Students get a shoulder to cry on

In Business & Technology /

By Bruce Laregina

Life is hard for first-year interior design students. The workload is heavy and teachers assign projects on tight deadlines, sometimes resulting in sleepless nights.

The semi-professional calibre work of third and fourth year students is proudly displayed around the interior design building, a constant reminder to first-year students of how much is left to be learned in order to make a name for themselves in a relatively small industry.

With these issues in mind, Ryerson’s interior design student council launched its first ever student mentorship program on Sept. 14.

The program pairs third and fourth year students with four first year students in an effort to ease the transition into the challenging years of Ryerson’s interior design program.

The mentors are there to give advice on how to deal with late night assignments, what to look out for in certain classes, how to network in the industry and above all else, offer a shoulder to cry on.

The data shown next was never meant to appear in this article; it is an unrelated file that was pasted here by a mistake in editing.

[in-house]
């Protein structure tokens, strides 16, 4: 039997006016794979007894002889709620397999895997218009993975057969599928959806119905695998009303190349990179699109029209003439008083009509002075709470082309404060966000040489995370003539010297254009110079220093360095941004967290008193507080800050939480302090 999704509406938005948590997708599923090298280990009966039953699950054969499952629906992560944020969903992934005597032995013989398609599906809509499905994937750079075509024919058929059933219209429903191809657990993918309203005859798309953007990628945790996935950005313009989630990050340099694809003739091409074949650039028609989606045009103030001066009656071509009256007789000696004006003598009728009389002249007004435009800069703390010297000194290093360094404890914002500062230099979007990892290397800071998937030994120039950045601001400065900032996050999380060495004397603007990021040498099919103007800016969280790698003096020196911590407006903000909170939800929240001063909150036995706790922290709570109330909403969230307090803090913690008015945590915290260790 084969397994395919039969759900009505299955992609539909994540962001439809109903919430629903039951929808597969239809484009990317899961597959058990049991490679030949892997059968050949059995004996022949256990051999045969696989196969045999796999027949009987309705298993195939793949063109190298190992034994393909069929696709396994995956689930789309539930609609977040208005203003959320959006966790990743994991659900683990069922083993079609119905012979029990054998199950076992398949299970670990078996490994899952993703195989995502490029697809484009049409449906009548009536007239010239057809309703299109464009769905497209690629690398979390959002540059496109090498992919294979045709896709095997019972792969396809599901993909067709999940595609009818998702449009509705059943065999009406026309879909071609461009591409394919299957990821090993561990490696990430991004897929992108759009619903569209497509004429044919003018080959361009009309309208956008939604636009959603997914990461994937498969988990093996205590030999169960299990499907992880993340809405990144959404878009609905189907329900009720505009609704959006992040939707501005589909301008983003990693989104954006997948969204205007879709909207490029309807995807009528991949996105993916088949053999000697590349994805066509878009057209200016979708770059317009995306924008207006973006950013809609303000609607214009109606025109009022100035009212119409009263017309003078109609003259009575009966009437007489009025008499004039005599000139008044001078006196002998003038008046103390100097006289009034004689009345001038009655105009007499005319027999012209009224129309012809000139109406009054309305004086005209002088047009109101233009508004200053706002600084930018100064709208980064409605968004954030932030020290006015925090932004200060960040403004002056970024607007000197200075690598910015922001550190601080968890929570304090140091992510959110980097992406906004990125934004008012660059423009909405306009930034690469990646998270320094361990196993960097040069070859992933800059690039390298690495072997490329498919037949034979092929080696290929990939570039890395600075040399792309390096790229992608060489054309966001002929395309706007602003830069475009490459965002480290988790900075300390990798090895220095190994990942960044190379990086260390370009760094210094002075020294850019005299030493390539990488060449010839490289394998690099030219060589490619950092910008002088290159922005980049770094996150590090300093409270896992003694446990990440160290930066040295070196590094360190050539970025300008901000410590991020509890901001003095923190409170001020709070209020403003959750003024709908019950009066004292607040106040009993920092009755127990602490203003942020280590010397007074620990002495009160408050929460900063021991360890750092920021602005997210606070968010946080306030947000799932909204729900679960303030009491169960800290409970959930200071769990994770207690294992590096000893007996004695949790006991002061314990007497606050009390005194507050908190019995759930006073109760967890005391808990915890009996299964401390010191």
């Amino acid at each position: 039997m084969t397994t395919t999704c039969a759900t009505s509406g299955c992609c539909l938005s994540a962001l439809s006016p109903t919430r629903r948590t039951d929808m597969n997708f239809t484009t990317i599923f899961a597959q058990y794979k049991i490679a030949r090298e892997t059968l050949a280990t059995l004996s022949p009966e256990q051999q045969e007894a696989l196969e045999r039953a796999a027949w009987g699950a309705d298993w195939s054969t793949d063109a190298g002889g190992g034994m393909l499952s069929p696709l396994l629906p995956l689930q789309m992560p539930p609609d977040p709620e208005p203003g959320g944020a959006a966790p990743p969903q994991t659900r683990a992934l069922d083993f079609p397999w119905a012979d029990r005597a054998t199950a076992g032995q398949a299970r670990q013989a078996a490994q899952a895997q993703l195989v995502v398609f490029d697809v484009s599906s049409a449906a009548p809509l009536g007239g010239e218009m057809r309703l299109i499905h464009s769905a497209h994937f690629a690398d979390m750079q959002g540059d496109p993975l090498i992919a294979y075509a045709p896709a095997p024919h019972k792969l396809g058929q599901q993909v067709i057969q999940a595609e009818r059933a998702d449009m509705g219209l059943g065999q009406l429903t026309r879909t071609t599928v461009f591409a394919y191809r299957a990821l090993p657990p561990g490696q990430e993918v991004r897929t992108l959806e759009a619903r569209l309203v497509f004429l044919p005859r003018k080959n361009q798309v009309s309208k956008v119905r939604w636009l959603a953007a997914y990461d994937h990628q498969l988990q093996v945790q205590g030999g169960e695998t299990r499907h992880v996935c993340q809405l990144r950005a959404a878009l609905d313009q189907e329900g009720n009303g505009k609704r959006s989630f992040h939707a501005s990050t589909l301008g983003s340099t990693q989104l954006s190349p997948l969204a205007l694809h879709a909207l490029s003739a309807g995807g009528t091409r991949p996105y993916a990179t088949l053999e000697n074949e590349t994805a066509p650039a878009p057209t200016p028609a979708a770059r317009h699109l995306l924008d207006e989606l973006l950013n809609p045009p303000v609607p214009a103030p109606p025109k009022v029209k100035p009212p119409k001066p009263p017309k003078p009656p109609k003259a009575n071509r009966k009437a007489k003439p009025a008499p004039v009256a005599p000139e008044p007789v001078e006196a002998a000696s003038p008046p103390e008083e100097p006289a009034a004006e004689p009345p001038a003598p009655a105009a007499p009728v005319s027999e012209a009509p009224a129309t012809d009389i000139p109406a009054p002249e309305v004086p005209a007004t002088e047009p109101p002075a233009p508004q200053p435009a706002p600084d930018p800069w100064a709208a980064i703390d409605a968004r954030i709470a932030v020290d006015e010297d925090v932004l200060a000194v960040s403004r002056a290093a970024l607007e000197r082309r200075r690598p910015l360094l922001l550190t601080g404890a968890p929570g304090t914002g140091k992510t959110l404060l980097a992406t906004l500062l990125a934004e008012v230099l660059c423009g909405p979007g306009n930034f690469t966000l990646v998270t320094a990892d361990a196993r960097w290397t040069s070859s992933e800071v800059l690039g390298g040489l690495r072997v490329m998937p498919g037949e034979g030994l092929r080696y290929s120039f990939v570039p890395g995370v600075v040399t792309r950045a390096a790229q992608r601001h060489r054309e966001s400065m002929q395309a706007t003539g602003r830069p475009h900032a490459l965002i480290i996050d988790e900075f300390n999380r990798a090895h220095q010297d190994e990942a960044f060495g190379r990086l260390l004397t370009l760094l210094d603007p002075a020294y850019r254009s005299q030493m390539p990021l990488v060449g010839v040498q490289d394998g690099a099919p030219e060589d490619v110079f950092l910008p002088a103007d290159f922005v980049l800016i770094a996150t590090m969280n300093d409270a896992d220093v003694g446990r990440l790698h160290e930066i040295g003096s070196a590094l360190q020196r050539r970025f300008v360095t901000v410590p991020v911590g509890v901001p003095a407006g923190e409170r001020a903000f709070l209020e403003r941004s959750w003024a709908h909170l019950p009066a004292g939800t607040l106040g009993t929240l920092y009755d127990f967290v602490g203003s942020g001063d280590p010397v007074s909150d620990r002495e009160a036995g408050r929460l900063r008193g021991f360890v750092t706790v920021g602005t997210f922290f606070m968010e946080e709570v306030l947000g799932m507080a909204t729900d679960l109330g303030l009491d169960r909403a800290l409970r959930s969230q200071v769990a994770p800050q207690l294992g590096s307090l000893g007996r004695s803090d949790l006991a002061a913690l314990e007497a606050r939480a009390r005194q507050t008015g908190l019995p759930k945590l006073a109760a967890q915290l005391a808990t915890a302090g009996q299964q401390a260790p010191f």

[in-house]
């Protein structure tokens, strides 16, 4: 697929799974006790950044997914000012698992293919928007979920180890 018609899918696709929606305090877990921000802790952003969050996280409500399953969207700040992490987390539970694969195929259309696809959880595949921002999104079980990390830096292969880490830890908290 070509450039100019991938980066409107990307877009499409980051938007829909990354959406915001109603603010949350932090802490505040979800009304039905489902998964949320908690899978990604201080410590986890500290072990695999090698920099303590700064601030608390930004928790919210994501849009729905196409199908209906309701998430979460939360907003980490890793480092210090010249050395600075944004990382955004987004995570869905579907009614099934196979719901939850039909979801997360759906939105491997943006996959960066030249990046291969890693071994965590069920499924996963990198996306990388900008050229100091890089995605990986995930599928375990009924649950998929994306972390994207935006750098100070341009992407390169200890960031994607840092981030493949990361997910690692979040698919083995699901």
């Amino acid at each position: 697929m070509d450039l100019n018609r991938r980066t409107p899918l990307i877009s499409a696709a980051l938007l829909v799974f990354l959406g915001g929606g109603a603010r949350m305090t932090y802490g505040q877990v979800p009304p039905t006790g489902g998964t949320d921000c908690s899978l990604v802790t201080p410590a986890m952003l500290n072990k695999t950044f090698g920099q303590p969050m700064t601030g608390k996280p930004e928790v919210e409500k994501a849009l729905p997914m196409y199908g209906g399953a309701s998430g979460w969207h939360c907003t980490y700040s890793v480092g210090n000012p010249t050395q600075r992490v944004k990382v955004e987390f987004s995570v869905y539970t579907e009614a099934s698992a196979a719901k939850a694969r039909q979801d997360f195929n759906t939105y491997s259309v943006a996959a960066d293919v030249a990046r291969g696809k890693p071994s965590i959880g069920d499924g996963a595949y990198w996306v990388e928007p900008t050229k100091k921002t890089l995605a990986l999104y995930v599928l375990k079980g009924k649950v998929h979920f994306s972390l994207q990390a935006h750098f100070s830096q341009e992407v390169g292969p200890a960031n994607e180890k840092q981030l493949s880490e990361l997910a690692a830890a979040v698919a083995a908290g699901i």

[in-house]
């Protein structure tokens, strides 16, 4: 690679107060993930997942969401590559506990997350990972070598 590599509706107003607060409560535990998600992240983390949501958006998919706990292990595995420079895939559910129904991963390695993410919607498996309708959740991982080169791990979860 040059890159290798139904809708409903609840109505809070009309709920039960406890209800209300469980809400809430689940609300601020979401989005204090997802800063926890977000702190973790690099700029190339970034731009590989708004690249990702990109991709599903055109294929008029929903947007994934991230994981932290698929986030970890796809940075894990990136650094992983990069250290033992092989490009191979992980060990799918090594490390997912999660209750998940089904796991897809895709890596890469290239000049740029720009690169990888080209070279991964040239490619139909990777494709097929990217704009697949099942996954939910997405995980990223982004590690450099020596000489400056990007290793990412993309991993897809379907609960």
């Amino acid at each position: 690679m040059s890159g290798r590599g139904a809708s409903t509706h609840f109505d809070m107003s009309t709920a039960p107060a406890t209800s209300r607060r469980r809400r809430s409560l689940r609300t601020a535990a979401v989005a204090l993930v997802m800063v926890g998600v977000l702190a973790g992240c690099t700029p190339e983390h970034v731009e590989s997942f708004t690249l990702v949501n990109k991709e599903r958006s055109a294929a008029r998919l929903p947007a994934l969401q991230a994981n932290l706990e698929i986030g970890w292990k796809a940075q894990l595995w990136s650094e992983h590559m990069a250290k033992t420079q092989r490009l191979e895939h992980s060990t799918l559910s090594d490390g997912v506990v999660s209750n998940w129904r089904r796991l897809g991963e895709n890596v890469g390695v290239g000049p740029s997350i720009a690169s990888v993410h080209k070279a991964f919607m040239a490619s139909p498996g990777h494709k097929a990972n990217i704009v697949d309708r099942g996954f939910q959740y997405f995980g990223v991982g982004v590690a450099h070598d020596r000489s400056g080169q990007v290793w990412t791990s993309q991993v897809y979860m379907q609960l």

“This is a program that I wish we had when I was coming into the school, because it just breaks the scary boundaries of the different levels between first and fourth year” said Stephanie Wiebe, a fourth year mentor.

As Wiebe explains, the school is competitive, and “everyone is a perfectionist.” Herself included, she said.

Throughout her degree she has spent up to 48 hours straight at the interior design building working on projects. She explains that although the students typically start out distant from one another, the all-night designing sessions at the studio help them develop a sense of camaraderie.

“There were some nights in second year where the projects were so hard that I just needed someone to vent to because only people in your program know what you’re dealing with,” said Wiebe. “When I complain to my mother and my father they say ‘that sounds terrible, but what do you want us to do?’ To a first year, we can at least say we’ve been through it, it gets better, you’re doing really well.”

Adrian Wyrebek, one of Wiebe’s first-year mentees, is grateful to have a mentor. “At first I was a little intimidated to ask her questions… but she added me on Facebook and told me to ask away,” said Wyrebek. “She’s been very good so far.”

According to Evan Pavka, the organizer of the mentorship program, the program’s future is dependant on its success this year.

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